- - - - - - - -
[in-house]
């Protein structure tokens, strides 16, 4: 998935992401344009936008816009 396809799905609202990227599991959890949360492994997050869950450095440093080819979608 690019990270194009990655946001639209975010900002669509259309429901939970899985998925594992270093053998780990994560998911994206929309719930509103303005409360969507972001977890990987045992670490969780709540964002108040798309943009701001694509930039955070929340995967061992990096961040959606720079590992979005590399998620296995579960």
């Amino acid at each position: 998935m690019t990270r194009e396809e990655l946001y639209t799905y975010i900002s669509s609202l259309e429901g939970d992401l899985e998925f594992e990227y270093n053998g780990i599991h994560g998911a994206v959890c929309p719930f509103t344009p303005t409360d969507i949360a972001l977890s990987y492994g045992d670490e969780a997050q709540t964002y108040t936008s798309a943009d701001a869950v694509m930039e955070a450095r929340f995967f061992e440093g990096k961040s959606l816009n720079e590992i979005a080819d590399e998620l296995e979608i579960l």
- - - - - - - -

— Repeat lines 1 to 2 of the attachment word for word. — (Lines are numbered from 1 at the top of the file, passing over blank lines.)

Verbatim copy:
[in-house]
């Protein structure tokens, strides 16, 4: 998935992401344009936008816009 396809799905609202990227599991959890949360492994997050869950450095440093080819979608 690019990270194009990655946001639209975010900002669509259309429901939970899985998925594992270093053998780990994560998911994206929309719930509103303005409360969507972001977890990987045992670490969780709540964002108040798309943009701001694509930039955070929340995967061992990096961040959606720079590992979005590399998620296995579960």